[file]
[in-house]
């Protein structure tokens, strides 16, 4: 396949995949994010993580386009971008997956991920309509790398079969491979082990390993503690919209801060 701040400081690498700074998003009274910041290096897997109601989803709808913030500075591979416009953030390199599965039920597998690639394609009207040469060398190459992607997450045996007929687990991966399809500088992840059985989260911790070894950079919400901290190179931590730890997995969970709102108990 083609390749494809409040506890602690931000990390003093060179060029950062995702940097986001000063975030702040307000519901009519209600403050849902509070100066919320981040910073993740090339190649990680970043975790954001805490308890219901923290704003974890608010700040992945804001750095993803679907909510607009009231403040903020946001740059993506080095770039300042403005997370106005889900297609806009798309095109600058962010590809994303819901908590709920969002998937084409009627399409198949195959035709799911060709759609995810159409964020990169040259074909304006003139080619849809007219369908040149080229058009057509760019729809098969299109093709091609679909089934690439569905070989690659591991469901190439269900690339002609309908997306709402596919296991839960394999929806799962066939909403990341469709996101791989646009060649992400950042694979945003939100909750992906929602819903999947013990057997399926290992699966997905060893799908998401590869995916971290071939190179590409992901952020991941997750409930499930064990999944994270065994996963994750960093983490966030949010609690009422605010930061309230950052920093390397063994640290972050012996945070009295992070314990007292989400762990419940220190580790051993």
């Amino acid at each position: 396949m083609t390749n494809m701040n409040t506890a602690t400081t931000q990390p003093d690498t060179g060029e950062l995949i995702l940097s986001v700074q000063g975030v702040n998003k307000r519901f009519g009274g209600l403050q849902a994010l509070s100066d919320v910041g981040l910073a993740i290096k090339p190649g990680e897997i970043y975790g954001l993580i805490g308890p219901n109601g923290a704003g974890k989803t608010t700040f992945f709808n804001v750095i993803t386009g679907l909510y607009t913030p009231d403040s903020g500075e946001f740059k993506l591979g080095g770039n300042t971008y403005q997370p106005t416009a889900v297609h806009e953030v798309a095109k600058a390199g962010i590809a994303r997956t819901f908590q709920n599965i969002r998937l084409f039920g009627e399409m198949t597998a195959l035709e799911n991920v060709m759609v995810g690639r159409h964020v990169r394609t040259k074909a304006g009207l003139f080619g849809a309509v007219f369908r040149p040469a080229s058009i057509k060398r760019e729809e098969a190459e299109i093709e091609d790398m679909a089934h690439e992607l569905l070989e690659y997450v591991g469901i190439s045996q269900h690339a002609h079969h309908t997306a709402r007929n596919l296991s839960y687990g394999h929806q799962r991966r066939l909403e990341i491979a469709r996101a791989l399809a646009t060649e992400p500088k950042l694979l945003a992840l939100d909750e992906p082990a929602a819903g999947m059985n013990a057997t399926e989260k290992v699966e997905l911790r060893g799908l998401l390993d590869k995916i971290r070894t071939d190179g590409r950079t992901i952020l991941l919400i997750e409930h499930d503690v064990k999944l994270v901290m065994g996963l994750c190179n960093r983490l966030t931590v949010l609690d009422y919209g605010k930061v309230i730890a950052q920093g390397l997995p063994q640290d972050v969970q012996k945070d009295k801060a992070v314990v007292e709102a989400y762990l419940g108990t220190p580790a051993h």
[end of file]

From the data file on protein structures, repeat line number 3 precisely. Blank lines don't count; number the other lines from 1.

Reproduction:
């Amino acid at each position: 396949m083609t390749n494809m701040n409040t506890a602690t400081t931000q990390p003093d690498t060179g060029e950062l995949i995702l940097s986001v700074q000063g975030v702040n998003k307000r519901f009519g009274g209600l403050q849902a994010l509070s100066d919320v910041g981040l910073a993740i290096k090339p190649g990680e897997i970043y975790g954001l993580i805490g308890p219901n109601g923290a704003g974890k989803t608010t700040f992945f709808n804001v750095i993803t386009g679907l909510y607009t913030p009231d403040s903020g500075e946001f740059k993506l591979g080095g770039n300042t971008y403005q997370p106005t416009a889900v297609h806009e953030v798309a095109k600058a390199g962010i590809a994303r997956t819901f908590q709920n599965i969002r998937l084409f039920g009627e399409m198949t597998a195959l035709e799911n991920v060709m759609v995810g690639r159409h964020v990169r394609t040259k074909a304006g009207l003139f080619g849809a309509v007219f369908r040149p040469a080229s058009i057509k060398r760019e729809e098969a190459e299109i093709e091609d790398m679909a089934h690439e992607l569905l070989e690659y997450v591991g469901i190439s045996q269900h690339a002609h079969h309908t997306a709402r007929n596919l296991s839960y687990g394999h929806q799962r991966r066939l909403e990341i491979a469709r996101a791989l399809a646009t060649e992400p500088k950042l694979l945003a992840l939100d909750e992906p082990a929602a819903g999947m059985n013990a057997t399926e989260k290992v699966e997905l911790r060893g799908l998401l390993d590869k995916i971290r070894t071939d190179g590409r950079t992901i952020l991941l919400i997750e409930h499930d503690v064990k999944l994270v901290m065994g996963l994750c190179n960093r983490l966030t931590v949010l609690d009422y919209g605010k930061v309230i730890a950052q920093g390397l997995p063994q640290d972050v969970q012996k945070d009295k801060a992070v314990v007292e709102a989400y762990l419940g108990t220190p580790a051993h």